After a failure, shame can cling to us like the smell of rancid garbage. Perhaps at the end of the day we look back at what happened and hang our heads with regret. That conversation with a friend when we talked too much about ourselves. That underhanded dig. That time we lost our temper with someone we were supposed to be caring for. We’ve done wrong, and we’re ashamed.
When our pastor was a young man, he accidentally defaced a much-loved dining room table. Beautifully crafted, it had been in the family for generations, but it was left with an ugly mark when he accidentally placed a piping-hot dish directly on it. Although his parents forgave him, he was overcome with shame. Years later when he saw an ad for a furniture repair specialist, he got the table fixed. Although he’d been forgiven, the sting of shame only faded once the mark on the table had been removed by the skillful hand of a master.
Some close friends recently went through a difficult season in which they struggled financially and emotionally. Yet when all was said and done, the trying time caused them to make positive changes to avoid catastrophe further down the line. Although it didn’t feel like it at the time, their challenge was an expression of God’s goodness.
When I visit my nieces and nephews, my two-year-old niece almost always (after handing me several “blankies” and stuffed animals to make her stay comfortable) stretches out her arms to be held. Like any proud auntie, I’m happy to oblige.
Peter’s healing of a crippled beggar drew a crowd, so he used the opportunity to tell them about the God who heals. He told them about Jesus, whom they had rejected and handed over to Pilate. “You rejected this holy, righteous one . . . . You killed the author of life” (Acts 3:14-15).
I winced the moment I said it. I meant to be funny, but it came out mean. My comment sagged heavy on my heart when I went to bed and was still draped there when I awoke. I thought, My motives were pure, but my words were clumsy. Such self-talk purchased momentary relief, but soon enough the pain of my words began to haunt my heart again. After twenty-four hours of trying to let myself off the hook, I finally admitted what I had known all along. What I said was wrong. I had been a jerk.
My first car was a secondhand mini panel van. My dad spent hours fixing it, including the final touch of painting the hood a pretty powder blue. He didn’t want me driving the car yet, but I decided to take it for a quick spin. Dad hadn’t completely refastened the hood, and as the car picked up speed, it blew off and I drove over it! I couldn’t believe it—the hood of my beautiful “new” car was ruined. I tried to bump out the dents myself, but finally—tearfully—told my dad. He hugged me, said it would be okay, and we both worked on getting the dents out of the hood and respraying it.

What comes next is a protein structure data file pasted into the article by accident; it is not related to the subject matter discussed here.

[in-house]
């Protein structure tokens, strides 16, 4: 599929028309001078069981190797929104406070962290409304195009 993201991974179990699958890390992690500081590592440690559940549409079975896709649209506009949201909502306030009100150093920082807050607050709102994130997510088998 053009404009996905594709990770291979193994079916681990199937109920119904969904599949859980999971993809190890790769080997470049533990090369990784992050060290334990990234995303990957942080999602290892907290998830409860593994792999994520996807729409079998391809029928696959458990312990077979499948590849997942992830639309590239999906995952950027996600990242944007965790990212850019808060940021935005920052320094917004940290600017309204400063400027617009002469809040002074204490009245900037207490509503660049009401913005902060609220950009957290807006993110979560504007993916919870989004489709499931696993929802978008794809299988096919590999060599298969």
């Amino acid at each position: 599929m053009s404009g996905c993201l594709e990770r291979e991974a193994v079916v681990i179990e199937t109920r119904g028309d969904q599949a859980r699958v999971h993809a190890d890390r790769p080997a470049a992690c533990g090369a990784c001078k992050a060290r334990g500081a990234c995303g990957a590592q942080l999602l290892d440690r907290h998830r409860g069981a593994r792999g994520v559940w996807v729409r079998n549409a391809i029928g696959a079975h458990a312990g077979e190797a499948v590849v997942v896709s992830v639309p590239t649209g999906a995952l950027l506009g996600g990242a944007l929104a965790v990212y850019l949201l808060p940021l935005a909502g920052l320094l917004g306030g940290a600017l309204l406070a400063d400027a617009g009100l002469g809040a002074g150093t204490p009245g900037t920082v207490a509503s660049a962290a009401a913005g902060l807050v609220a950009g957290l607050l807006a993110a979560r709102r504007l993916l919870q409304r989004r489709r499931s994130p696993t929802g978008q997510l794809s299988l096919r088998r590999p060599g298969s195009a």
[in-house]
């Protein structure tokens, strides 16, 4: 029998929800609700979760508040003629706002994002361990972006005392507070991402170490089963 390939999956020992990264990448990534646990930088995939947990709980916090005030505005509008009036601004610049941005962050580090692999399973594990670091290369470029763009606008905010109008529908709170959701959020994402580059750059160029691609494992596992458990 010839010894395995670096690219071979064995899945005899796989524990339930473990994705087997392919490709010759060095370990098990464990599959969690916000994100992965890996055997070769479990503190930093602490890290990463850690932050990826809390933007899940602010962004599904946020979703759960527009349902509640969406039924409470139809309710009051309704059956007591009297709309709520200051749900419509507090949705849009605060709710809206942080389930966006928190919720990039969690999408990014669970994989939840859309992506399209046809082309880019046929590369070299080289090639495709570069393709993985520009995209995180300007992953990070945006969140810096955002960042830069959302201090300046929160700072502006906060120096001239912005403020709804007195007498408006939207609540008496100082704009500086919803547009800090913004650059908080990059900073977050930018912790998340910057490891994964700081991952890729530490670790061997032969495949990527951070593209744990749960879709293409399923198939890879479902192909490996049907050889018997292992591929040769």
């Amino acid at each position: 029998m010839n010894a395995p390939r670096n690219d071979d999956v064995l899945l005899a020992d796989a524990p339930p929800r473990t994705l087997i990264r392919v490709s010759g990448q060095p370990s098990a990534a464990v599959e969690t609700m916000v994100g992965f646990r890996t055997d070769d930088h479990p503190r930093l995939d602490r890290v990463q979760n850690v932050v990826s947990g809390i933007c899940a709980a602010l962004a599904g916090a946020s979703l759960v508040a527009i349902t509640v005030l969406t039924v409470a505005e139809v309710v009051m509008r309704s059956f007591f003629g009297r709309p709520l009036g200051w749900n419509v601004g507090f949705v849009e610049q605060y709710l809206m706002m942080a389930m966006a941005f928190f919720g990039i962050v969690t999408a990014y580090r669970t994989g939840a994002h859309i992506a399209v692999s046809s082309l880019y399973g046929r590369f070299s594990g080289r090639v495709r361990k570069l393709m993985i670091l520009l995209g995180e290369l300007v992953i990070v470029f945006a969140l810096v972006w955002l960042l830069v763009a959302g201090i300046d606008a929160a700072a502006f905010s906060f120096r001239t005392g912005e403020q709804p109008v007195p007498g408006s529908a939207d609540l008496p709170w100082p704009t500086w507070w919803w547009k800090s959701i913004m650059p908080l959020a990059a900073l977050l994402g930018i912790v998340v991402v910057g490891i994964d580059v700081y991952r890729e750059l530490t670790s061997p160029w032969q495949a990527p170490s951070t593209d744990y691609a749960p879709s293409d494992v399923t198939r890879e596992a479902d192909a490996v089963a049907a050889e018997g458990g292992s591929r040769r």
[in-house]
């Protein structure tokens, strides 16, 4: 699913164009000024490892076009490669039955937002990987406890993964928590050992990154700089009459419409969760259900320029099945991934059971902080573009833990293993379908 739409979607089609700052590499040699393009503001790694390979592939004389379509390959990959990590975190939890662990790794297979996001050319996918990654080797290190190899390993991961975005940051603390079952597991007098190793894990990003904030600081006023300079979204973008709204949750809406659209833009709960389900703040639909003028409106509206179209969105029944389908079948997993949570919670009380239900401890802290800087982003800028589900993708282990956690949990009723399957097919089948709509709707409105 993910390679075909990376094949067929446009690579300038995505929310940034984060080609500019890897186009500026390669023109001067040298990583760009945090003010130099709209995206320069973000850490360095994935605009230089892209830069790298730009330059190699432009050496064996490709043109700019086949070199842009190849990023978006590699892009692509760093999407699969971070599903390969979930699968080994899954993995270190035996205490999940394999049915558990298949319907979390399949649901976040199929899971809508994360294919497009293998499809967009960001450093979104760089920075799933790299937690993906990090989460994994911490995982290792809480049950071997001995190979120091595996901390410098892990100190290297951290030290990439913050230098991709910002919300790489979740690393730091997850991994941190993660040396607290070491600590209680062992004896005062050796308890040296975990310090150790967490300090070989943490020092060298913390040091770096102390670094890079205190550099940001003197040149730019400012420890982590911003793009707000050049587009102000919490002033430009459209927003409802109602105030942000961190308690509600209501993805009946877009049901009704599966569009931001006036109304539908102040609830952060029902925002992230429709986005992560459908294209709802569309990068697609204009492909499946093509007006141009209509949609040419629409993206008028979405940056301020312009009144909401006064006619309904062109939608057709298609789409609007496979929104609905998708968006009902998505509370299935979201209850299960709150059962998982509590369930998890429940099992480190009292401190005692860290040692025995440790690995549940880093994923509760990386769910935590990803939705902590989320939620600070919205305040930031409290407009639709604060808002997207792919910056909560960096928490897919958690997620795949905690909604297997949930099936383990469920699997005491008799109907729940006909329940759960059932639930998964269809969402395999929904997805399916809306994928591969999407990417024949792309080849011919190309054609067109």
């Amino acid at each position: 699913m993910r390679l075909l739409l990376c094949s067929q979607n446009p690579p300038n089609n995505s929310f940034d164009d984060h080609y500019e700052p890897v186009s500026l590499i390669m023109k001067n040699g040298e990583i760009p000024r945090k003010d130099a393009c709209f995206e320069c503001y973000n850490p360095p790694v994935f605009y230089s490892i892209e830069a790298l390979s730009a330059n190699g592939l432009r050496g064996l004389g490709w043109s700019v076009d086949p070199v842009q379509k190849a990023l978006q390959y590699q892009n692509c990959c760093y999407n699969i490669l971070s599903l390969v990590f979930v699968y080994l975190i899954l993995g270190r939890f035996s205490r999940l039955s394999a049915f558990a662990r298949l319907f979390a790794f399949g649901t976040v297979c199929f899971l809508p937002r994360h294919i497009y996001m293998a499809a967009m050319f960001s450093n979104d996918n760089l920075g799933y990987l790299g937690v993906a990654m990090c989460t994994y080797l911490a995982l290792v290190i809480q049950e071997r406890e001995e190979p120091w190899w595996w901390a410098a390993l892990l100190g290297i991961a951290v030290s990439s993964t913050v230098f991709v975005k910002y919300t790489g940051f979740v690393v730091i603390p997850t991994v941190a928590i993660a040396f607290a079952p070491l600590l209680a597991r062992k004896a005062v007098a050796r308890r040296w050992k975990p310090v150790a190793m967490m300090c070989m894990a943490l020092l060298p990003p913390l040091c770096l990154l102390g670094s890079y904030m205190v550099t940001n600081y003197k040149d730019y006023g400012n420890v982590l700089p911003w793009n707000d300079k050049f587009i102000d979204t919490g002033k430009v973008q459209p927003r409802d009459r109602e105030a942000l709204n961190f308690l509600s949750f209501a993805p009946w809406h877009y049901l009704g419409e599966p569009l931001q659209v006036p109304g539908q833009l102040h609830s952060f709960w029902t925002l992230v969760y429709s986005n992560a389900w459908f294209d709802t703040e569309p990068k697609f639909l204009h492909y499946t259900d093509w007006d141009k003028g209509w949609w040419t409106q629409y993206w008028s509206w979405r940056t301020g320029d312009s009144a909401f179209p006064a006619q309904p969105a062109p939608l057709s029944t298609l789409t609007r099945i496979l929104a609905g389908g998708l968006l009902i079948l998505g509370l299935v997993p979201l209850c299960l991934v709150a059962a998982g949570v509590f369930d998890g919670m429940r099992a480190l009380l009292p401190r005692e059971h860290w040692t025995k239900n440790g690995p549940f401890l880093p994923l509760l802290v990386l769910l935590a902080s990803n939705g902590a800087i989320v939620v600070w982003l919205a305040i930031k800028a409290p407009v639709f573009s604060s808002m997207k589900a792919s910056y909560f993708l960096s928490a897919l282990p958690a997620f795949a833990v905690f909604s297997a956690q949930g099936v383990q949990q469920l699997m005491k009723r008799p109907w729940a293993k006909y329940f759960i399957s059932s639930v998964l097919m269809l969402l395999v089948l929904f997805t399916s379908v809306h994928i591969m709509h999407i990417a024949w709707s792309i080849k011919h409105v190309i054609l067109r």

My friend was walking through a sculpture park when she saw the sculptor Rodin’s statue of Eve, which captures the moment Eve understood what she had done against God. My friend wept at Eve’s desperate, twisting figure, shattered by shame and fear, hanging her head and raising her hand in an attempt to block Him from smiting her.
When I was younger, shame or guilt would often overwhelm me. The trigger could be an obvious area where I had failed, and I simply could not shake the gloom as I desperately sought forgiveness. Other times, I endured a suffocating fear that something was wrong or that I needed to confess something. I assumed this weighty guilt was the Spirit’s conviction as I sank deeper into despair.
Like many people with a guilt-inclined personality, accepting that the gospel is good news for me hasn’t come easy. Having grown up in the church, I knew the story, but could always think of why I might be exempt from sharing the joy of the gospel. I would worry about Jesus’ future separation between true and false believers (Matthew 25:31-46), troubled by the thought that even people who profess faith can be lost. I was haunted by the passage about the unforgivable sin (Matthew 12:30-32), wondering if perhaps I could push God too far away to return to Him. Christ coming again is supposed to be the best kind of news, but I sometimes wondered for how many people it would feel that way.
Afriend opened up to me about the sexual abuse he suffered as a boy. Prompted by God to face what he had buried for decades, he courageously began to unpack tragic memories of seduction and exploitation, events that shattered his innocence and left him drowning in an ocean of shame.
The small car shook as Frank pushed down hard on the accelerator while fixing his eyes on the headlights coming toward him. Having Christlike parents who ran a counseling organization, you would think that Frank would have had the skills to navigate his way through the trials and temptations of life. But his sinful choices, including the abuse of alcohol, had taken their toll, and he resolved to silence the shame and guilt. As he prepared to pull into the lane of an oncoming truck to end his pain, however, he was suddenly stopped by the palpable presence of God.